Only a woman would be able to photograph women living in the Muslim world and even some women behind a veil. What sense of truth is present? What perspective is revealed in the eyes of the photographer?
Portraits and Stories of Women in the Middle East Exhibit is open to the public in Geneva at the Museum of the International Committee of the Red Cross and Red Crescent (ICRC) from September 23rd to January 24, 2010.
Alexandra Boulat, a French photographer and co-founder of the VII Agency, photographed conflict zones for National Geographic, Time, Paris Match. Bringing the sense of inhumanity of war to the breakfast table to millions around the world. From the war in the ex-Yugoslavia: to the Taliban in Afghanistan; the war in Iraq; to the Israeli-Palestinian conflict, she captured life in absurd realities. Her last assignment before she died too early was to reveal the women in the Muslim world removing the stereotypes and myths.
This collection of photographs are of women from Afghanistan, Iran, Iraq, Jordan, Syria and Palestine. In the exhibit notes, she explains these are
“women from every class of society. The aim of this project was to lift [metaphorically, author’s note] the veil of these women from Muslim societies in a region undergoing economic and political crisis since the wars in Iraq, Gaza and Afghanistan. Victims of war in these countries and restricted by the religious and revolutionary institutions in Iran, the women of all the countries photographed are torn between their obligations to follow a strict moral code and the influence of the West. All the women that I photographed have their own story to tell, with grace or naivety and usually with the agreement of a man. From refugees to pilgrims, from suicide bombers to teenagers and oriental baby-dolls, they tell of their conditions, their rituals, their habits, their anger and their joy. In this part of the world, family and honour are the only values.”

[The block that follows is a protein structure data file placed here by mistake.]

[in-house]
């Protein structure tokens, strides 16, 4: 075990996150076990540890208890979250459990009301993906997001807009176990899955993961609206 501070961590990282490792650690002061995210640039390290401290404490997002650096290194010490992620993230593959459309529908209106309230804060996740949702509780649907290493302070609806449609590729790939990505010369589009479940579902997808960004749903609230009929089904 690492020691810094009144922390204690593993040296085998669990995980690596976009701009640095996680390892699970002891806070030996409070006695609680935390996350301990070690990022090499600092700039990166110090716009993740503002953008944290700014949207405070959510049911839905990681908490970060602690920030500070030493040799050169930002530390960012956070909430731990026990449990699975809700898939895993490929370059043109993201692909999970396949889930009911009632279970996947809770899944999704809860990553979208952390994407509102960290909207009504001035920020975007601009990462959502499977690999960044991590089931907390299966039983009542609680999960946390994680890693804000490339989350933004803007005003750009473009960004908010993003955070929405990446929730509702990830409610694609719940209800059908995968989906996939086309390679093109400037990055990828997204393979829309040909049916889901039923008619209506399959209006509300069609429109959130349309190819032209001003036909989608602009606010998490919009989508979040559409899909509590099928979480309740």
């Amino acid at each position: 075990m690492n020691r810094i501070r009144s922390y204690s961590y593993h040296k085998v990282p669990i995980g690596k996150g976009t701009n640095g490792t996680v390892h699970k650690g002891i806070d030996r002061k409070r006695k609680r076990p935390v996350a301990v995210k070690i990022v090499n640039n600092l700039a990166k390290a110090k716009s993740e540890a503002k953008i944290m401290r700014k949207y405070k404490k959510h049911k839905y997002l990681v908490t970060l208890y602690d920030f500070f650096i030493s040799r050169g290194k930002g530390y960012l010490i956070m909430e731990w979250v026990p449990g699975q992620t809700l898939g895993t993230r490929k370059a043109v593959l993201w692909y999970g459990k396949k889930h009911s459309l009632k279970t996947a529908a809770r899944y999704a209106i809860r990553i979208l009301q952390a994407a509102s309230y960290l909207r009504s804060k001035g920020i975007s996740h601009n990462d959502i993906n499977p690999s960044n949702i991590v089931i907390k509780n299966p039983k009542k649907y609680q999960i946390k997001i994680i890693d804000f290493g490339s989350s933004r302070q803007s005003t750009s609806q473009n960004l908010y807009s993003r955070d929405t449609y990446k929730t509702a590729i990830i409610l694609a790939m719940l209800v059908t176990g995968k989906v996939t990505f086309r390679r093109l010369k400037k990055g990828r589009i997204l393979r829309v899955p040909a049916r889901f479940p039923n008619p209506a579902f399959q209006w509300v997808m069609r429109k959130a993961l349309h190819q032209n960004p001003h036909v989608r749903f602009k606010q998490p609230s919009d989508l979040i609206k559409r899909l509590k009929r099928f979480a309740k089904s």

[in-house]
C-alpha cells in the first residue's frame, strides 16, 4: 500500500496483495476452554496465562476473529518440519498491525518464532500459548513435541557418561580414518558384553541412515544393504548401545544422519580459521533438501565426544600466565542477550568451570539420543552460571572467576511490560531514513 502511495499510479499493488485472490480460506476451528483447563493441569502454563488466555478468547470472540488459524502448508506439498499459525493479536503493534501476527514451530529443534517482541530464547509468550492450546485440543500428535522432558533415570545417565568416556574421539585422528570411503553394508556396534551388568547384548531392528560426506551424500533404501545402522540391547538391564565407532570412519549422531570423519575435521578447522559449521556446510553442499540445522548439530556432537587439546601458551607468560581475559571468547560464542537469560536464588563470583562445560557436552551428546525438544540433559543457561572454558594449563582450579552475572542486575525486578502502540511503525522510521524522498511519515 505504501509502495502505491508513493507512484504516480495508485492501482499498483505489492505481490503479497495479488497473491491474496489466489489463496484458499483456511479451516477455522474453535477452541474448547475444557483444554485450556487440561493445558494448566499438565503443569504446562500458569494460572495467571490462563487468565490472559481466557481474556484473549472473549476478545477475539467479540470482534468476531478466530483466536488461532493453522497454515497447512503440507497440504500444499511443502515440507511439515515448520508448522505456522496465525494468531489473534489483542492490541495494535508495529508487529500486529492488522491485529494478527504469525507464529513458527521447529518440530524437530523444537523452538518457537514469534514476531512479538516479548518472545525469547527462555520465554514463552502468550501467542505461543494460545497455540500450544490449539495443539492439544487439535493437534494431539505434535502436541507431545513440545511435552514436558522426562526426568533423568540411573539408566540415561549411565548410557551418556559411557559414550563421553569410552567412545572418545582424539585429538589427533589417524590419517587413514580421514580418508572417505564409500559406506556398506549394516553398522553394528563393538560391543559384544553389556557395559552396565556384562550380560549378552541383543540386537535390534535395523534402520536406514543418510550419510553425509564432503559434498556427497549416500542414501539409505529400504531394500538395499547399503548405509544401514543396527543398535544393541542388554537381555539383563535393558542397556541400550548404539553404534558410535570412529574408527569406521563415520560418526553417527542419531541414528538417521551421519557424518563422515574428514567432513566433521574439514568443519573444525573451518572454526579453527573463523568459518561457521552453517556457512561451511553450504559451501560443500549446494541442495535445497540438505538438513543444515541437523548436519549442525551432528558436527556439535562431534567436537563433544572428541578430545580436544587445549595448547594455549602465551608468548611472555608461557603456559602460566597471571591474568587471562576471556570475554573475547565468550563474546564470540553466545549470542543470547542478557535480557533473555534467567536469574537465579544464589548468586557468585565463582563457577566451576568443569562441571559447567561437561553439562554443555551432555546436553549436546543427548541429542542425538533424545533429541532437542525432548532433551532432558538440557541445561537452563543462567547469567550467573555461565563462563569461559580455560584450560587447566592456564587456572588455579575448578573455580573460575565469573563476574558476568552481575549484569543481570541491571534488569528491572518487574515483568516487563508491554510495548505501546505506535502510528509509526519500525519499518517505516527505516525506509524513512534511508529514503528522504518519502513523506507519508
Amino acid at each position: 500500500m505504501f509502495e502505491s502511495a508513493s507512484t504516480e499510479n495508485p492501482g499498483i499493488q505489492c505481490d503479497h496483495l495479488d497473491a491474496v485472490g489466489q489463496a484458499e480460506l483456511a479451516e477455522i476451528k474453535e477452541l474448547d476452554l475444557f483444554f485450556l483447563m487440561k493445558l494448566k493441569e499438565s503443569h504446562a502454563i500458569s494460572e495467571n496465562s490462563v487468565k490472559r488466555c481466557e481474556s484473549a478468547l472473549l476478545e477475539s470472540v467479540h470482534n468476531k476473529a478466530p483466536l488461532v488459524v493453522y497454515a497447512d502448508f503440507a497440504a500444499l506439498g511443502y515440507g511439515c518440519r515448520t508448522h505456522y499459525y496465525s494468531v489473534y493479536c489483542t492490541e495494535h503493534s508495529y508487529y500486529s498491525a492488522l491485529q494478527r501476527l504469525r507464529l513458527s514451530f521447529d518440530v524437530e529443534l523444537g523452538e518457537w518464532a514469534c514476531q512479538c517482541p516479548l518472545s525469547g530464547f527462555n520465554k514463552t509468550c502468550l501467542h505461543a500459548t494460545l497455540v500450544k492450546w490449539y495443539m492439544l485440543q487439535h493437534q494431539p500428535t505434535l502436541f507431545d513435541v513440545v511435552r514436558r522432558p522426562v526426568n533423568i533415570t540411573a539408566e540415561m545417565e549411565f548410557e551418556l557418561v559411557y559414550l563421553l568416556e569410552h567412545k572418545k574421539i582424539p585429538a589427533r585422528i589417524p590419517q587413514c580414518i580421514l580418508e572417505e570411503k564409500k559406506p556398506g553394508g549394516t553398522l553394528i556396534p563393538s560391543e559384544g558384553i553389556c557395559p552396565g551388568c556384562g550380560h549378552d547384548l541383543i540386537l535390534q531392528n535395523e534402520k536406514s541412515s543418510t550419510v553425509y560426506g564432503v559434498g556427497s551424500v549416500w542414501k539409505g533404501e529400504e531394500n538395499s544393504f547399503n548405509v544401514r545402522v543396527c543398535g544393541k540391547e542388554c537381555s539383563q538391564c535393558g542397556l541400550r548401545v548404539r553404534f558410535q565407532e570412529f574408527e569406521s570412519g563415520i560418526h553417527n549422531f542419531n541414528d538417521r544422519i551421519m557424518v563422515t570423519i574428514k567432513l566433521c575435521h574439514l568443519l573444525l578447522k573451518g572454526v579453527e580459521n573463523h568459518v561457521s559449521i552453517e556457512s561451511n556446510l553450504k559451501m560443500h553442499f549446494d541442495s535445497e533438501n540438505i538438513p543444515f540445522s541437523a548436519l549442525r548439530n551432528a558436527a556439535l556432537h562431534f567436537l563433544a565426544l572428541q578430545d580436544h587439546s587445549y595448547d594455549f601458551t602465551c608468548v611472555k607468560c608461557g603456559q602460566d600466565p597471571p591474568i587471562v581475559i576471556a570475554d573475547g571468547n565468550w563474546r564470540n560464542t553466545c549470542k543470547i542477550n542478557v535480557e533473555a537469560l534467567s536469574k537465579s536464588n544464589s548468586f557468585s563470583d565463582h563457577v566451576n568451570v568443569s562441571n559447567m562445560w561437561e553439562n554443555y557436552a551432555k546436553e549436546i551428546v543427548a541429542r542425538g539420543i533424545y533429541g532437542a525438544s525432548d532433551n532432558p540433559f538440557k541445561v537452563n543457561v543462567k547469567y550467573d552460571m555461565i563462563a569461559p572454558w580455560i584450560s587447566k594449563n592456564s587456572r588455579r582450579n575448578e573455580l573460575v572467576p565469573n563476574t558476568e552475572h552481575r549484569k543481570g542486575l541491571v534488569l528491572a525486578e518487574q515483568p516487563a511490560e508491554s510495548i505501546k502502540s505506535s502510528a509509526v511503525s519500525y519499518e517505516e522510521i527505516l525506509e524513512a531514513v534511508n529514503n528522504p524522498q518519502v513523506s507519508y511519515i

Unfortunately, the reality of war is that women bear a tremendous burden of atrocities and hardships. As sophisticated as war is in the modern age, it is still the women who are left to survive on their own. Food, shelter, safety, personal security from rape – women must navigate these precarious situations for herself, her children and her family – hopefully, successfully.
The human cost of revealing the atrocities of war can be heard in Alexandra Boulat’s voice in this Time magazine feature. She says,
“even my eyes are tired of the Palestinian drama sometimes. And, that is why I get caught by the details. Conflict and pain has become ordinary. Look at the ordinary – life without electricity … an empty frig….”
An extraordinary gifted photographer died too early. Her legacy speaks even louder insisting that her eyes not to have been tired in vain. What she captures on film is a powerful tribute to truth and the injustice of war. Alexandra Boulat’s legacy and voice linger to tell the story one more time.
By Keri Douglas, writer/photographer, Washington, DC
Read more at Ode Magazine Exchange.